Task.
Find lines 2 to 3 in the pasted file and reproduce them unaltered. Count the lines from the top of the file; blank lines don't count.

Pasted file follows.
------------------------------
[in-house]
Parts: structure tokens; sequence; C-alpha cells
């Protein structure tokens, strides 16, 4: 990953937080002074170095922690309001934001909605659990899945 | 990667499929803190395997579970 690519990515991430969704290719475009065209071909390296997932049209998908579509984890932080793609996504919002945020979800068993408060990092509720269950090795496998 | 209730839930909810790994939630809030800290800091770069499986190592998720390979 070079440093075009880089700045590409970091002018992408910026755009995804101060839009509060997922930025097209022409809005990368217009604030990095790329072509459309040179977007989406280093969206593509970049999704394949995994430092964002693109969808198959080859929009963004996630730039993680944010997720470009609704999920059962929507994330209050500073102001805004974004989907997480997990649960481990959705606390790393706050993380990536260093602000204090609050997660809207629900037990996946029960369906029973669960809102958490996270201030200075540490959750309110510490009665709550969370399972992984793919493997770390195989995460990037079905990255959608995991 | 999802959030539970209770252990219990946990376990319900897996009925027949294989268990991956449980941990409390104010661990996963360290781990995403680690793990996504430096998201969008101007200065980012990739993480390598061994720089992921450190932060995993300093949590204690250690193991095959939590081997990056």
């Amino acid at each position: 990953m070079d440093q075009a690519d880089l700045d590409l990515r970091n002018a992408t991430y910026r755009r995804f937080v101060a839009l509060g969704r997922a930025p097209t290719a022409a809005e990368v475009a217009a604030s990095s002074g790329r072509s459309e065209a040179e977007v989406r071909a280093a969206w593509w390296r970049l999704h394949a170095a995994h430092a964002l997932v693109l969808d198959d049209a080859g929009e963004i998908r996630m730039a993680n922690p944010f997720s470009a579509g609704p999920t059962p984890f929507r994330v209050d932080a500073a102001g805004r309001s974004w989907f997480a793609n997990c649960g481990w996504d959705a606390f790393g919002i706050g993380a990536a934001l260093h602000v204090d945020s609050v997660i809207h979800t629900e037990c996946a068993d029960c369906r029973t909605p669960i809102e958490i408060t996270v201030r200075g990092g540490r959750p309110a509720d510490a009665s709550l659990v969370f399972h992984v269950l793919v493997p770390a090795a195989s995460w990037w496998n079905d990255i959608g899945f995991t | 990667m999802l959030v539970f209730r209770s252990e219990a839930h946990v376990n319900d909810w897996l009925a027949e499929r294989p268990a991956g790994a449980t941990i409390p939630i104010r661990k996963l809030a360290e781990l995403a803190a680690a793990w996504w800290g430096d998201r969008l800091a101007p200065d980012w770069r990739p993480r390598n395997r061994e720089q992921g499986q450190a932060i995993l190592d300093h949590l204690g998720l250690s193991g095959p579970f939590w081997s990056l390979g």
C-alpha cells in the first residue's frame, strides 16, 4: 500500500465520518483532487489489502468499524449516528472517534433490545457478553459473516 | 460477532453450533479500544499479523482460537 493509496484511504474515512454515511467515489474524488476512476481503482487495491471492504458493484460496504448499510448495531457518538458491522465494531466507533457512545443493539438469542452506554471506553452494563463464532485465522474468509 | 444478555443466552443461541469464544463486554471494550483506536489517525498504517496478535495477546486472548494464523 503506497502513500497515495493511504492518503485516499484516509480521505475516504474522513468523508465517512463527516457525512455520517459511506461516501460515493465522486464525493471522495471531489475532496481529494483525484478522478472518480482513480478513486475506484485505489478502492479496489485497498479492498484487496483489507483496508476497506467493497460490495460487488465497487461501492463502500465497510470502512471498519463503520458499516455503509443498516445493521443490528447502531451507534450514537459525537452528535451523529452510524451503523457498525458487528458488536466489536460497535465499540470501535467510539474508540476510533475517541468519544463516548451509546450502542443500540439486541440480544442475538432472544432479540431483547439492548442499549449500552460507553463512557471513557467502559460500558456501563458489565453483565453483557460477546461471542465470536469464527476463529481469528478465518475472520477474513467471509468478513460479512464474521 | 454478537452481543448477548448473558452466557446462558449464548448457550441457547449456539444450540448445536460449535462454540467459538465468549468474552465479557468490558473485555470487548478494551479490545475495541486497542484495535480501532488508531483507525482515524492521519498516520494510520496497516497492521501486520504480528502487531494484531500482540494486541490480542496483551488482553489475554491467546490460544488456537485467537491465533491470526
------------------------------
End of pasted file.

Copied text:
Parts: structure tokens; sequence; C-alpha cells
């Protein structure tokens, strides 16, 4: 990953937080002074170095922690309001934001909605659990899945 | 990667499929803190395997579970 690519990515991430969704290719475009065209071909390296997932049209998908579509984890932080793609996504919002945020979800068993408060990092509720269950090795496998 | 209730839930909810790994939630809030800290800091770069499986190592998720390979 070079440093075009880089700045590409970091002018992408910026755009995804101060839009509060997922930025097209022409809005990368217009604030990095790329072509459309040179977007989406280093969206593509970049999704394949995994430092964002693109969808198959080859929009963004996630730039993680944010997720470009609704999920059962929507994330209050500073102001805004974004989907997480997990649960481990959705606390790393706050993380990536260093602000204090609050997660809207629900037990996946029960369906029973669960809102958490996270201030200075540490959750309110510490009665709550969370399972992984793919493997770390195989995460990037079905990255959608995991 | 999802959030539970209770252990219990946990376990319900897996009925027949294989268990991956449980941990409390104010661990996963360290781990995403680690793990996504430096998201969008101007200065980012990739993480390598061994720089992921450190932060995993300093949590204690250690193991095959939590081997990056």